Jerome Adams, left, served as the bartender of the Bayview Yacht Club in Detroit for decades and was remembered fondly as a  pillar of the community. His wife, Denise, right, said his work ethic  and friendly attitude made him a positive example for anyone.

Jerome Adams, left, served as the bartender of the Bayview Yacht Club in Detroit for decades and was remembered fondly as a pillar of the community. His wife, Denise, right, said his work ethic and friendly attitude made him a positive example for anyone.

Photo by Martin Chumiecki, provided by Denise Adams


Beloved local bartender honored at Charles H. Wright Museum

By: Brendan Losinski | C&G Newspapers | Published June 11, 2019

 Adams will be honored at the Charles H. Wright Museum  of African American History between June 7 and July 12 for  his life and the creation of the beloved Hummer drink.

Adams will be honored at the Charles H. Wright Museum of African American History between June 7 and July 12 for his life and the creation of the beloved Hummer drink.

Photo by Martin Chumiecki, provided by Denise Adams

 The display on beloved local bartender Jerome Adams at the Charles H. Wright Museum of African American History will include photos and memorabilia from Adams’ life, as well as news articles, accolades and honors dedicated to him and his achievements.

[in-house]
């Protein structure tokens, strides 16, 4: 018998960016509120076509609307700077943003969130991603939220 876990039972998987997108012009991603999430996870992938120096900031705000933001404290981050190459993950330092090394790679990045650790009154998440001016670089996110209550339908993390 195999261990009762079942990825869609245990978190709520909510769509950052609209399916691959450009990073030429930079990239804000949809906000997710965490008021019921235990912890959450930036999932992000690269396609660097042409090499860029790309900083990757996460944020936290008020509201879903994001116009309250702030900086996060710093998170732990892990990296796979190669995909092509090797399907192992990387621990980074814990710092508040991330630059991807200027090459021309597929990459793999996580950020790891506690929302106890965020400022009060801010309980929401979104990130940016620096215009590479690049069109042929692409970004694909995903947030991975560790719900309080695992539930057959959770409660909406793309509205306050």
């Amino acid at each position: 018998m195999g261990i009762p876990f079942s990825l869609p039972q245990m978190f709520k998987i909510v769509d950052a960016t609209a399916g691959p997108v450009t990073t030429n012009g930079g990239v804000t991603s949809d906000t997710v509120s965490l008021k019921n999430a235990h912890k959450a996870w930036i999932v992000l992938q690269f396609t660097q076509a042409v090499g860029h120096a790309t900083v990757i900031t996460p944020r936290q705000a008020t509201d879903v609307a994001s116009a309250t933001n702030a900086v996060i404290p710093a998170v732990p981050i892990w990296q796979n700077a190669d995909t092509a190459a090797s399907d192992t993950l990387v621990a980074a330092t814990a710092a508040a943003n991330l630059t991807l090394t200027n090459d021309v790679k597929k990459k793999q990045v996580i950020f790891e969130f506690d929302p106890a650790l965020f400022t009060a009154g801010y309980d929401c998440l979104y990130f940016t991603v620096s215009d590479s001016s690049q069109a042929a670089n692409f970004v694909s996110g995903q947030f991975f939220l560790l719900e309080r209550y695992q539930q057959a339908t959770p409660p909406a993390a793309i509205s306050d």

The display on beloved local bartender Jerome Adams at the Charles H. Wright Museum of African American History will include photos and memorabilia from Adams’ life, as well as news articles, accolades and honors dedicated to him and his achievements.

Photo provided by Jennifer Evans

DETROIT — To those who knew him, Jerome Adams, of Eastpointe, was the kind of man who was always there with a smile to give and a hand to lend … and if that hand included one of his refreshing cocktails, it was all the better.

Working as the bartender at the Bayview Yacht Club in Detroit from 1968 until his death in 2018, Adams was a beloved member of the metro Detroit community and became renowned for his friendly spirit, helpful attitude and his skill behind the bar. 

He is being remembered by the Charles H. Wright Museum of African American History for his inspiring life and for the creation of his signature drink, the Hummer. 

“Before Jerome died, we spent some time together while he was in bed sick from cancer, and I told him, ‘I would like to put your name in the museum’ — and he said, ‘Sure’ — and then I said, ‘I’d like to maybe name a street for you’ — and he said, ‘Sure,’” explained his wife, Denise Adams. “One night after he had passed away, I got the ball rolling and I rode over to the museum and talked to the curators, and they just said, ‘Sure.’”

The museum will be highlighting Jerome Adams with a display about his life and career between June 7 and July 12. The renaming of a street in his honor near the Bayview Yacht Club, near Clearpointe Street and Conner Street, is also in the works. The museum display will be free to view, but admission to the rest of the museum will still cost $7.